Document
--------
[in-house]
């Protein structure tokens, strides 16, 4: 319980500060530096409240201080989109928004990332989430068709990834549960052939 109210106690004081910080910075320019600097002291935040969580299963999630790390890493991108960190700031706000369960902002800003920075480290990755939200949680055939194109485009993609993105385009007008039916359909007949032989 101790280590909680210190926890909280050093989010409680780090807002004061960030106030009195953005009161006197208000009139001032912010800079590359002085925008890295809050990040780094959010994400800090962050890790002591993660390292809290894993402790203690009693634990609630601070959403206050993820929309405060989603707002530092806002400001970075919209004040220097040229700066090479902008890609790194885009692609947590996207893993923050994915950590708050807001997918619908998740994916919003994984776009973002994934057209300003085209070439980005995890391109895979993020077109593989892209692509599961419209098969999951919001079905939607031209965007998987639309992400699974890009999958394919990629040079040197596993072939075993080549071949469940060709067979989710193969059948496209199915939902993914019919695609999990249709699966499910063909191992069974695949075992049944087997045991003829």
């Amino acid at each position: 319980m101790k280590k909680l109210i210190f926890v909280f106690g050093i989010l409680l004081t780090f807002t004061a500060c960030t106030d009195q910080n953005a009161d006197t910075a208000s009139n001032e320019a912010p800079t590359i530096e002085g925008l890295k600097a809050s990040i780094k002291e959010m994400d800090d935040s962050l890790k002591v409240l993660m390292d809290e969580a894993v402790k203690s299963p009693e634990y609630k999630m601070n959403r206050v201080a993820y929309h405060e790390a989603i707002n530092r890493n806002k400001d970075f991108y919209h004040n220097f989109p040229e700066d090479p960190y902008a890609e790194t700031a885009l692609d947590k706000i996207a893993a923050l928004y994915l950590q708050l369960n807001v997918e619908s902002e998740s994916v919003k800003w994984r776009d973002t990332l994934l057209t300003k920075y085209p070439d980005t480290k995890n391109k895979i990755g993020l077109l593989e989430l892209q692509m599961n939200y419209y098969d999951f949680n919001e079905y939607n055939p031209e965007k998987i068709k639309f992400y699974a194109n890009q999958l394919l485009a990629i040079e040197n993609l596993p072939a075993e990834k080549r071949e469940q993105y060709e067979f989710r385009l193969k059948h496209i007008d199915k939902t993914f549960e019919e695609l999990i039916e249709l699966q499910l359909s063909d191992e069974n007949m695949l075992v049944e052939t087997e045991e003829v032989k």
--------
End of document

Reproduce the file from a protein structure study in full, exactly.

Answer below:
[in-house]
């Protein structure tokens, strides 16, 4: 319980500060530096409240201080989109928004990332989430068709990834549960052939 109210106690004081910080910075320019600097002291935040969580299963999630790390890493991108960190700031706000369960902002800003920075480290990755939200949680055939194109485009993609993105385009007008039916359909007949032989 101790280590909680210190926890909280050093989010409680780090807002004061960030106030009195953005009161006197208000009139001032912010800079590359002085925008890295809050990040780094959010994400800090962050890790002591993660390292809290894993402790203690009693634990609630601070959403206050993820929309405060989603707002530092806002400001970075919209004040220097040229700066090479902008890609790194885009692609947590996207893993923050994915950590708050807001997918619908998740994916919003994984776009973002994934057209300003085209070439980005995890391109895979993020077109593989892209692509599961419209098969999951919001079905939607031209965007998987639309992400699974890009999958394919990629040079040197596993072939075993080549071949469940060709067979989710193969059948496209199915939902993914019919695609999990249709699966499910063909191992069974695949075992049944087997045991003829």
């Amino acid at each position: 319980m101790k280590k909680l109210i210190f926890v909280f106690g050093i989010l409680l004081t780090f807002t004061a500060c960030t106030d009195q910080n953005a009161d006197t910075a208000s009139n001032e320019a912010p800079t590359i530096e002085g925008l890295k600097a809050s990040i780094k002291e959010m994400d800090d935040s962050l890790k002591v409240l993660m390292d809290e969580a894993v402790k203690s299963p009693e634990y609630k999630m601070n959403r206050v201080a993820y929309h405060e790390a989603i707002n530092r890493n806002k400001d970075f991108y919209h004040n220097f989109p040229e700066d090479p960190y902008a890609e790194t700031a885009l692609d947590k706000i996207a893993a923050l928004y994915l950590q708050l369960n807001v997918e619908s902002e998740s994916v919003k800003w994984r776009d973002t990332l994934l057209t300003k920075y085209p070439d980005t480290k995890n391109k895979i990755g993020l077109l593989e989430l892209q692509m599961n939200y419209y098969d999951f949680n919001e079905y939607n055939p031209e965007k998987i068709k639309f992400y699974a194109n890009q999958l394919l485009a990629i040079e040197n993609l596993p072939a075993e990834k080549r071949e469940q993105y060709e067979f989710r385009l193969k059948h496209i007008d199915k939902t993914f549960e019919e695609l999990i039916e249709l699966q499910l359909s063909d191992e069974n007949m695949l075992v049944e052939t087997e045991e003829v032989k």